Cardioversion

A Treatment Option for Irregular Heartbeat

Chandler area residents who suffer from an irregular heartbeat may benefit from a medical treatment called cardioversion. Typically prescribed for patients with atrial fibrillation or atrial flutter, cardioversion is an outpatient procedure that quickly restores a normal heartbeat using painless electrical shocks to the heart.

What to Expect

While cardioversion is a relatively low-risk procedure, it uses electrical shock and that is an unsettling idea for many people. It is important to note that cardioversion is not the same as the emergency rescue procedure defibrillation. Cardioversion corrects heart rhythms while defibrillation is used to start a heart and that has stopped and used a much higher electrical shock. The best way to mitigate anxiety about cardioversion is to give the prospective patient an overview of what to expect before, during, and after the procedure.

  • Preparation. Typically, you won’t be allowed to eat or drink anything for eight hours before your procedure. Be sure to ask your doctor if you should take your regular medication. If you do take medication only use a sip of water needed to swallow the pill(s). Your doctor may perform a transesophageal echocardiogram to check for blood clots in your heart. If clots are found your cardioversion will be delayed for four weeks and you will be put on a blood thinner to minimize complications.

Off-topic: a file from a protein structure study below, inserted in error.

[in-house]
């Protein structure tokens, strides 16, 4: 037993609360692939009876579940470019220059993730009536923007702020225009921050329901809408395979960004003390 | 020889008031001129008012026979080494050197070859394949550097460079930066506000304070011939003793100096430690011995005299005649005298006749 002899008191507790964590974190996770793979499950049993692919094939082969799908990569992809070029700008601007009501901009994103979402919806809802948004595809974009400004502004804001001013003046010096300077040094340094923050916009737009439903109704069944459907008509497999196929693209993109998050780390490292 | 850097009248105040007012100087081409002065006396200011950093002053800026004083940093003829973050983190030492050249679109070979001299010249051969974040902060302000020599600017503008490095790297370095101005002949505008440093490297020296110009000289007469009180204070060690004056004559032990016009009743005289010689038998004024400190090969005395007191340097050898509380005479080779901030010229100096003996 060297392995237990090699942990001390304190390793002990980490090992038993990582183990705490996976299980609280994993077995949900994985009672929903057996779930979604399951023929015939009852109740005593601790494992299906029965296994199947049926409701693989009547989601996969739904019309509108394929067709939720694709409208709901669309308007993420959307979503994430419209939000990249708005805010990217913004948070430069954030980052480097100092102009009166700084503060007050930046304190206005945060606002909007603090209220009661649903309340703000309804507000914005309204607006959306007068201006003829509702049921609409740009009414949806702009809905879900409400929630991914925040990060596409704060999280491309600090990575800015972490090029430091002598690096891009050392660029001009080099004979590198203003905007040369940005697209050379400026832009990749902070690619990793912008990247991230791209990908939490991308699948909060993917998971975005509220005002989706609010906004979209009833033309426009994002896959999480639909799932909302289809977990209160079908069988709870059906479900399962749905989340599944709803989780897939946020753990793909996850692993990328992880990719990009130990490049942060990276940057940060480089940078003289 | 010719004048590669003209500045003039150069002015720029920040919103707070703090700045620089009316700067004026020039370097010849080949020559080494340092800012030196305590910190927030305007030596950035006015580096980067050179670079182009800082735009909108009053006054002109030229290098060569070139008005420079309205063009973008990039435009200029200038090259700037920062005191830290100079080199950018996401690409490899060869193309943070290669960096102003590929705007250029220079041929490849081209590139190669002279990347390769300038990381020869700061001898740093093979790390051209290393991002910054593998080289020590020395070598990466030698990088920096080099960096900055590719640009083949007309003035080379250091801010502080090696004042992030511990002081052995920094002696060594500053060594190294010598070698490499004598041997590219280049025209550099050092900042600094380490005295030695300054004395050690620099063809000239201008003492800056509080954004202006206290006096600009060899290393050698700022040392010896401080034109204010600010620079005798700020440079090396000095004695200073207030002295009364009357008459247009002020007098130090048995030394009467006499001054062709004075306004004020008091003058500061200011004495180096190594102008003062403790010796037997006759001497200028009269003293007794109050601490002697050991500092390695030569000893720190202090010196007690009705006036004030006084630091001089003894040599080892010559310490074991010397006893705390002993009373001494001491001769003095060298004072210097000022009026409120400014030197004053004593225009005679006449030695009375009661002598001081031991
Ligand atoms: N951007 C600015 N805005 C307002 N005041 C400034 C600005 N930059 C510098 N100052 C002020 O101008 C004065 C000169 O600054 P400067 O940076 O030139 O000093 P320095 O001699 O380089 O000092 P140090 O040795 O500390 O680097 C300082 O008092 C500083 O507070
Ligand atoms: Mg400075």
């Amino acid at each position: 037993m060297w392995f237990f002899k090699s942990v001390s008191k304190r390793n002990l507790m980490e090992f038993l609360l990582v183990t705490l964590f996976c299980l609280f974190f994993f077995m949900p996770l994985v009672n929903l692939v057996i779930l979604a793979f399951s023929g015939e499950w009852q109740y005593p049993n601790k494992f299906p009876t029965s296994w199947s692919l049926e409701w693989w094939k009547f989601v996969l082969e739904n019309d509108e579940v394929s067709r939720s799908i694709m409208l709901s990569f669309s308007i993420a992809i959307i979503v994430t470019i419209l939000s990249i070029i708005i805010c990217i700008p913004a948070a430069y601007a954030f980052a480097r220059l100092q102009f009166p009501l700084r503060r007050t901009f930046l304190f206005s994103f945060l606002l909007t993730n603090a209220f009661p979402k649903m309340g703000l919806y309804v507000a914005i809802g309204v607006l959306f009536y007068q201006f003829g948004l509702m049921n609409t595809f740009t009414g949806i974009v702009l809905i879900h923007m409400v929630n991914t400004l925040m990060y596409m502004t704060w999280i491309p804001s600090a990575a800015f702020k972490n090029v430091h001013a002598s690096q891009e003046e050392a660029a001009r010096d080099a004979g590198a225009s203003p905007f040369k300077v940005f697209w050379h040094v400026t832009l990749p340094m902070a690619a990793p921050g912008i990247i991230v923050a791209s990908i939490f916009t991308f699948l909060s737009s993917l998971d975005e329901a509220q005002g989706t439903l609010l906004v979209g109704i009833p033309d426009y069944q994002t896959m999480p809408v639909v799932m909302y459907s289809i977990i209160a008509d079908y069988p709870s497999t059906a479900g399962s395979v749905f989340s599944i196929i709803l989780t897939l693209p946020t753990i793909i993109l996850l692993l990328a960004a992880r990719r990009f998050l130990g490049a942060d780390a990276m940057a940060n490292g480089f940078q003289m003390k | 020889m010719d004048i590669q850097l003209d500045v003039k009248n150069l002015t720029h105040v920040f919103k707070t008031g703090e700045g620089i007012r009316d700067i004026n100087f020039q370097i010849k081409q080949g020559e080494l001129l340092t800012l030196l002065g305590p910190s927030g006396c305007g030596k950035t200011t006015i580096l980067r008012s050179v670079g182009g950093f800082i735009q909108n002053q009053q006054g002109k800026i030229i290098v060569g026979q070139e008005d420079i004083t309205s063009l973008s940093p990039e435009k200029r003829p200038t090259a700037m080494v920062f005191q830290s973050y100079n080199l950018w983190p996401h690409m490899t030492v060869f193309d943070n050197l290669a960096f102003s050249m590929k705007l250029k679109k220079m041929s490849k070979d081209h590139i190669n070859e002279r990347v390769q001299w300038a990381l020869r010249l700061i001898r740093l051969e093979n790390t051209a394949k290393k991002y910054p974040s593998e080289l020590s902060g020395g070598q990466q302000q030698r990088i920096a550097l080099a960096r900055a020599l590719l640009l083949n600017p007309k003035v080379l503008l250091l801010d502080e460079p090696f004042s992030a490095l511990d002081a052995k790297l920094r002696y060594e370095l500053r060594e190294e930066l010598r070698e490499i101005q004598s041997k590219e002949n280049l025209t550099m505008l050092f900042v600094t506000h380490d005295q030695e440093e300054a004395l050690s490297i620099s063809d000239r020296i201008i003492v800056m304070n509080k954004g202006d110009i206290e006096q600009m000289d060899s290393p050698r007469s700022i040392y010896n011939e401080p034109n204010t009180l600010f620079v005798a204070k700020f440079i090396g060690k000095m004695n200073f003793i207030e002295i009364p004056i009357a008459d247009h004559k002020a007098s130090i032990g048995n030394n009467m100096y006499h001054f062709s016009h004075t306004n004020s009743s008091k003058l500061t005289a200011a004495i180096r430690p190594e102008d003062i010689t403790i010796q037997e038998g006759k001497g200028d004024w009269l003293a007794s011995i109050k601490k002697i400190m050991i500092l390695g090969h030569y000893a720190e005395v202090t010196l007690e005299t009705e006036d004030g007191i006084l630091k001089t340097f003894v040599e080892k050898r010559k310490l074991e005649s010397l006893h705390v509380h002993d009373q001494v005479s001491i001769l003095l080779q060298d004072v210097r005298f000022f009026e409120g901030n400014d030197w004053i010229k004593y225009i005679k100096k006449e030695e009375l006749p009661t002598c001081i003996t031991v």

• During the Procedure. The patient is placed on a table and a nurse anesthesiologist will insert an IV and start medications that will put the patient asleep for the procedure. Several patches containing electrodes or “leads” are attached to the patient’s chest. These electrodes are connected to the cardioversion machine that generates the shocks and provides instant analysis of the patient’s heart rhythm. The actual procedure is quite short. Your doctor gets instant feedback on the shock’s effectiveness.
  • Recovery. After the procedure, the patient will be moved to a recovery room and monitored for about an hour. After that, the patient is free to go home. Someone will have to drive the patient as difficulty focusing and making decisions are a common short-term after-effect. A blood-thinner will be prescribed and the patient will need to take it for four weeks. Cardioversion does not damage the heart in any way according to the NIH. However, it is important that you take the blood-thinning medication and not perform any strenuous physical activity until your doctor approves it.

Get More Information

If you are considering cardioversion or have questions, we encourage you to contact one of Chandler’s leading cardio-care teams at Heart & Rhythm. Call us now and arrange for a consultation with one of our experienced cardiologists.